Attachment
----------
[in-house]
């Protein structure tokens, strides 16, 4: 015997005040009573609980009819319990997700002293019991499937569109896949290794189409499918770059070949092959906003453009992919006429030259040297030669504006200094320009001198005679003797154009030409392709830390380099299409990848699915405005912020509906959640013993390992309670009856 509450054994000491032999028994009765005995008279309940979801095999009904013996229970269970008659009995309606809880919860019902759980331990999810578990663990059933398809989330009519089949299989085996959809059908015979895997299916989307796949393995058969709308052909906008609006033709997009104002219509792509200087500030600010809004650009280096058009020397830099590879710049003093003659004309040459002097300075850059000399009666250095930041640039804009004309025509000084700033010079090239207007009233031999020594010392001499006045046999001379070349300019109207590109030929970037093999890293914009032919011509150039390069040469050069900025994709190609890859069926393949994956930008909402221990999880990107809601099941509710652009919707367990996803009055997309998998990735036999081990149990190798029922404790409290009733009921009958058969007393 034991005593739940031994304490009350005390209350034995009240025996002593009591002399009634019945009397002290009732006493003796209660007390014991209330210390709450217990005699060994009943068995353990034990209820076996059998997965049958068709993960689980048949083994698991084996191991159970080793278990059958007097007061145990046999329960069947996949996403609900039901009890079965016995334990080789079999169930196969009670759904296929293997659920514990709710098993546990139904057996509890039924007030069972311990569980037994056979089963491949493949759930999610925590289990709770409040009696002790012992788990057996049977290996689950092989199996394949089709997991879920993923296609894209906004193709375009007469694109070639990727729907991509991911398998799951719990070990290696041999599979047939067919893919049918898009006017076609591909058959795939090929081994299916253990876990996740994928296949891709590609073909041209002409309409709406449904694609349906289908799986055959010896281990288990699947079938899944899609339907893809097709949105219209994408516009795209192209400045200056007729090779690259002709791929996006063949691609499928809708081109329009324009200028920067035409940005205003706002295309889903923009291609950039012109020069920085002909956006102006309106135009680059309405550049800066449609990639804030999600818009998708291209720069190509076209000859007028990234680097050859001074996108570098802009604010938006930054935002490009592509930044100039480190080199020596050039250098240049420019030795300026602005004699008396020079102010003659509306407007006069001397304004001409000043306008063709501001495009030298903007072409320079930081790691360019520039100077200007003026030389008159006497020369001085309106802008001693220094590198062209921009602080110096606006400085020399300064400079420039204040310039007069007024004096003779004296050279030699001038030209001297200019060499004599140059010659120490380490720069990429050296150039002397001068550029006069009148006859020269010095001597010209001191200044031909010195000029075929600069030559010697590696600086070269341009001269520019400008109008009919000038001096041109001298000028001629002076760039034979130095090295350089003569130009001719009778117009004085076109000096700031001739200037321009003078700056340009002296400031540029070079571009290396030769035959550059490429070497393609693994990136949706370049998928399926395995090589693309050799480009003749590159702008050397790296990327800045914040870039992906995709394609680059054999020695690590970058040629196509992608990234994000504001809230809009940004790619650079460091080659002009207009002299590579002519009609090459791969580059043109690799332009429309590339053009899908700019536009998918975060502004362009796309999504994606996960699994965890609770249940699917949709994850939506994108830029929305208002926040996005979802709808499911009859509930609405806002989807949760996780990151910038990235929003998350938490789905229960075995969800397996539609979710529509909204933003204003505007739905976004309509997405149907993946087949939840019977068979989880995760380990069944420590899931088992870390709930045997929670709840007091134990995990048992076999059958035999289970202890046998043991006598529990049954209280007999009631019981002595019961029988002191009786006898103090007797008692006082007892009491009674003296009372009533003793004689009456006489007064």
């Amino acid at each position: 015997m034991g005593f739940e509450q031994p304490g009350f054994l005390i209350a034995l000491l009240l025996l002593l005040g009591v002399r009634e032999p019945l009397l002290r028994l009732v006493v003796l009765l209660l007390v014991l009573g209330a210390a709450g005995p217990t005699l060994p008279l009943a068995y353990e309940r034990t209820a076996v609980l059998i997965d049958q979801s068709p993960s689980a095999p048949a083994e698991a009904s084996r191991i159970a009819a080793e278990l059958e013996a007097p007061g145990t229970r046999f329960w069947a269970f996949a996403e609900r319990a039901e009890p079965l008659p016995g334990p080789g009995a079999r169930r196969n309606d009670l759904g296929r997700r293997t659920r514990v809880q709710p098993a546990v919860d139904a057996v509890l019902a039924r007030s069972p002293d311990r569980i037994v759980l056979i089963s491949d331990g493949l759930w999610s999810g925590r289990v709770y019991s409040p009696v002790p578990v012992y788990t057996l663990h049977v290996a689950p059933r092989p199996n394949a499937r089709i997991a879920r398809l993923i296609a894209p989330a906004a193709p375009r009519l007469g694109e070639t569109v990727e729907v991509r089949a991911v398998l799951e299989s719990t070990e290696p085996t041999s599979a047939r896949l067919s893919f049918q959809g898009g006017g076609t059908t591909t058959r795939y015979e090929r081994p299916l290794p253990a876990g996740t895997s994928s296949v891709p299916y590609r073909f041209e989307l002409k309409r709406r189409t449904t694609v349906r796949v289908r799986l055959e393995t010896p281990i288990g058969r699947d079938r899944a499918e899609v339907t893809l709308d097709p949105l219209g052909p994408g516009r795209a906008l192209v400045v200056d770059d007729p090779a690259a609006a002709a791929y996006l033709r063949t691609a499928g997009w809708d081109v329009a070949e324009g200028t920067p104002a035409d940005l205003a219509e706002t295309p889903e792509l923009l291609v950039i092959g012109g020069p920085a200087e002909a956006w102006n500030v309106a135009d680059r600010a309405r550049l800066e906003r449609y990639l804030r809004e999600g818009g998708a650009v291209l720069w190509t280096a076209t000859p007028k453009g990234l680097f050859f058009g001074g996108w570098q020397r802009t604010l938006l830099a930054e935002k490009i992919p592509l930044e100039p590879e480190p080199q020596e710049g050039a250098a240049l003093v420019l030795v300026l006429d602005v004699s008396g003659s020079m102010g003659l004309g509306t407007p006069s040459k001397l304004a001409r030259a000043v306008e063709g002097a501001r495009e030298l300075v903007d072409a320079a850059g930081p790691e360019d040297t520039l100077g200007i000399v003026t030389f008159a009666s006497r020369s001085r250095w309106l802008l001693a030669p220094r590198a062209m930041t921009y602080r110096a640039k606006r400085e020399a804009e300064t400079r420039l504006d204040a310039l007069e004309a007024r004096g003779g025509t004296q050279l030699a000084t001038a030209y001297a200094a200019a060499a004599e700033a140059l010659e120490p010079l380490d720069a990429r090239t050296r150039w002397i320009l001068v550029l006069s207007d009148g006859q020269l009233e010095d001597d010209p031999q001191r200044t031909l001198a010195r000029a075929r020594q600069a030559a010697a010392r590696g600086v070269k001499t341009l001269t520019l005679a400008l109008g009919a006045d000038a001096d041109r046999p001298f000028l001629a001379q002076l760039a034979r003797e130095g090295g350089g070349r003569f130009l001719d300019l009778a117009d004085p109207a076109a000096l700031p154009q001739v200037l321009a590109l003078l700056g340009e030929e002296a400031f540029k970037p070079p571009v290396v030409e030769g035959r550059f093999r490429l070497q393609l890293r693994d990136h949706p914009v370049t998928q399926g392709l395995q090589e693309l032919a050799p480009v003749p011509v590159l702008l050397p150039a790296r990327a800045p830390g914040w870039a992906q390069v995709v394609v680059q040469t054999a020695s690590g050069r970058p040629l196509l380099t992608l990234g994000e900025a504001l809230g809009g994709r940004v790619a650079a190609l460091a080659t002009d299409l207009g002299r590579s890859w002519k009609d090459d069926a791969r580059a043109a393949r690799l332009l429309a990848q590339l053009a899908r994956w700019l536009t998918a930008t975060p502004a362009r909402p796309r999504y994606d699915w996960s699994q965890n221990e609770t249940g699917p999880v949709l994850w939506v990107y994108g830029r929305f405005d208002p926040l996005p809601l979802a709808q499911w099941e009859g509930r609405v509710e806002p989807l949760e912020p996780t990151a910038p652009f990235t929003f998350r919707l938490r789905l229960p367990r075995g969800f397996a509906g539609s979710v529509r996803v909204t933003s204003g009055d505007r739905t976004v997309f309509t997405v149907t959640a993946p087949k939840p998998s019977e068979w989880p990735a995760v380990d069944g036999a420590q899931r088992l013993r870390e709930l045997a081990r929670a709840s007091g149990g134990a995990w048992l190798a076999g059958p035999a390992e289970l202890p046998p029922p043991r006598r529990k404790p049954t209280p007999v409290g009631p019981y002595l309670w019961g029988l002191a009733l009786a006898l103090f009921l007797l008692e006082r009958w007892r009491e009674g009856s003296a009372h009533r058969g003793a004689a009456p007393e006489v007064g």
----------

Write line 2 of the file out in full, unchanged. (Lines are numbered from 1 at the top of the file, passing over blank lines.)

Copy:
């Protein structure tokens, strides 16, 4: 015997005040009573609980009819319990997700002293019991499937569109896949290794189409499918770059070949092959906003453009992919006429030259040297030669504006200094320009001198005679003797154009030409392709830390380099299409990848699915405005912020509906959640013993390992309670009856 509450054994000491032999028994009765005995008279309940979801095999009904013996229970269970008659009995309606809880919860019902759980331990999810578990663990059933398809989330009519089949299989085996959809059908015979895997299916989307796949393995058969709308052909906008609006033709997009104002219509792509200087500030600010809004650009280096058009020397830099590879710049003093003659004309040459002097300075850059000399009666250095930041640039804009004309025509000084700033010079090239207007009233031999020594010392001499006045046999001379070349300019109207590109030929970037093999890293914009032919011509150039390069040469050069900025994709190609890859069926393949994956930008909402221990999880990107809601099941509710652009919707367990996803009055997309998998990735036999081990149990190798029922404790409290009733009921009958058969007393 034991005593739940031994304490009350005390209350034995009240025996002593009591002399009634019945009397002290009732006493003796209660007390014991209330210390709450217990005699060994009943068995353990034990209820076996059998997965049958068709993960689980048949083994698991084996191991159970080793278990059958007097007061145990046999329960069947996949996403609900039901009890079965016995334990080789079999169930196969009670759904296929293997659920514990709710098993546990139904057996509890039924007030069972311990569980037994056979089963491949493949759930999610925590289990709770409040009696002790012992788990057996049977290996689950092989199996394949089709997991879920993923296609894209906004193709375009007469694109070639990727729907991509991911398998799951719990070990290696041999599979047939067919893919049918898009006017076609591909058959795939090929081994299916253990876990996740994928296949891709590609073909041209002409309409709406449904694609349906289908799986055959010896281990288990699947079938899944899609339907893809097709949105219209994408516009795209192209400045200056007729090779690259002709791929996006063949691609499928809708081109329009324009200028920067035409940005205003706002295309889903923009291609950039012109020069920085002909956006102006309106135009680059309405550049800066449609990639804030999600818009998708291209720069190509076209000859007028990234680097050859001074996108570098802009604010938006930054935002490009592509930044100039480190080199020596050039250098240049420019030795300026602005004699008396020079102010003659509306407007006069001397304004001409000043306008063709501001495009030298903007072409320079930081790691360019520039100077200007003026030389008159006497020369001085309106802008001693220094590198062209921009602080110096606006400085020399300064400079420039204040310039007069007024004096003779004296050279030699001038030209001297200019060499004599140059010659120490380490720069990429050296150039002397001068550029006069009148006859020269010095001597010209001191200044031909010195000029075929600069030559010697590696600086070269341009001269520019400008109008009919000038001096041109001298000028001629002076760039034979130095090295350089003569130009001719009778117009004085076109000096700031001739200037321009003078700056340009002296400031540029070079571009290396030769035959550059490429070497393609693994990136949706370049998928399926395995090589693309050799480009003749590159702008050397790296990327800045914040870039992906995709394609680059054999020695690590970058040629196509992608990234994000504001809230809009940004790619650079460091080659002009207009002299590579002519009609090459791969580059043109690799332009429309590339053009899908700019536009998918975060502004362009796309999504994606996960699994965890609770249940699917949709994850939506994108830029929305208002926040996005979802709808499911009859509930609405806002989807949760996780990151910038990235929003998350938490789905229960075995969800397996539609979710529509909204933003204003505007739905976004309509997405149907993946087949939840019977068979989880995760380990069944420590899931088992870390709930045997929670709840007091134990995990048992076999059958035999289970202890046998043991006598529990049954209280007999009631019981002595019961029988002191009786006898103090007797008692006082007892009491009674003296009372009533003793004689009456006489007064």